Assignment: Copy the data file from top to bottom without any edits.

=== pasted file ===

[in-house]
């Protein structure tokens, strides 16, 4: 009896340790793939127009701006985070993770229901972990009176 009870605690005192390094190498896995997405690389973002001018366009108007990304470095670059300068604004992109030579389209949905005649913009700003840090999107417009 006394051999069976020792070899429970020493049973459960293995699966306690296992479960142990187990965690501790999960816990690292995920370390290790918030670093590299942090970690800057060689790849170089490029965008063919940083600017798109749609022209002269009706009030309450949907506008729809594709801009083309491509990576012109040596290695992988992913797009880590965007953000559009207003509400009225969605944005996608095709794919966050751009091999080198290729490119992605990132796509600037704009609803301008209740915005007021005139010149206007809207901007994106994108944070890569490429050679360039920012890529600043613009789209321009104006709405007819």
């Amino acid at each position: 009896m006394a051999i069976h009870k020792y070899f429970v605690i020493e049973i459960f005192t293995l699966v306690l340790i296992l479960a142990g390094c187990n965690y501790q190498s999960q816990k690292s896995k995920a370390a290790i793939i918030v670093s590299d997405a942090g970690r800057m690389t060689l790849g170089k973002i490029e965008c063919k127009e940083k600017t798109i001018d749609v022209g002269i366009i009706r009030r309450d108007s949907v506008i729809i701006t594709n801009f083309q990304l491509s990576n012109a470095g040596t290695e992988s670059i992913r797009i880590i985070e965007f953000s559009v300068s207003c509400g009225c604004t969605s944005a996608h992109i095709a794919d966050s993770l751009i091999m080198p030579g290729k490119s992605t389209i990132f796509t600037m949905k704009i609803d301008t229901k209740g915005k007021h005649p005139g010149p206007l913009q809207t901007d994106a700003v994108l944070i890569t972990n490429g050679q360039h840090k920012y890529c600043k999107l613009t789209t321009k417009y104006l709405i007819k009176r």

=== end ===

[in-house]
């Protein structure tokens, strides 16, 4: 009896340790793939127009701006985070993770229901972990009176 009870605690005192390094190498896995997405690389973002001018366009108007990304470095670059300068604004992109030579389209949905005649913009700003840090999107417009 006394051999069976020792070899429970020493049973459960293995699966306690296992479960142990187990965690501790999960816990690292995920370390290790918030670093590299942090970690800057060689790849170089490029965008063919940083600017798109749609022209002269009706009030309450949907506008729809594709801009083309491509990576012109040596290695992988992913797009880590965007953000559009207003509400009225969605944005996608095709794919966050751009091999080198290729490119992605990132796509600037704009609803301008209740915005007021005139010149206007809207901007994106994108944070890569490429050679360039920012890529600043613009789209321009104006709405007819």
């Amino acid at each position: 009896m006394a051999i069976h009870k020792y070899f429970v605690i020493e049973i459960f005192t293995l699966v306690l340790i296992l479960a142990g390094c187990n965690y501790q190498s999960q816990k690292s896995k995920a370390a290790i793939i918030v670093s590299d997405a942090g970690r800057m690389t060689l790849g170089k973002i490029e965008c063919k127009e940083k600017t798109i001018d749609v022209g002269i366009i009706r009030r309450d108007s949907v506008i729809i701006t594709n801009f083309q990304l491509s990576n012109a470095g040596t290695e992988s670059i992913r797009i880590i985070e965007f953000s559009v300068s207003c509400g009225c604004t969605s944005a996608h992109i095709a794919d966050s993770l751009i091999m080198p030579g290729k490119s992605t389209i990132f796509t600037m949905k704009i609803d301008t229901k209740g915005k007021h005649p005139g010149p206007l913009q809207t901007d994106a700003v994108l944070i890569t972990n490429g050679q360039h840090k920012y890529c600043k999107l613009t789209t321009k417009y104006l709405i007819k009176r």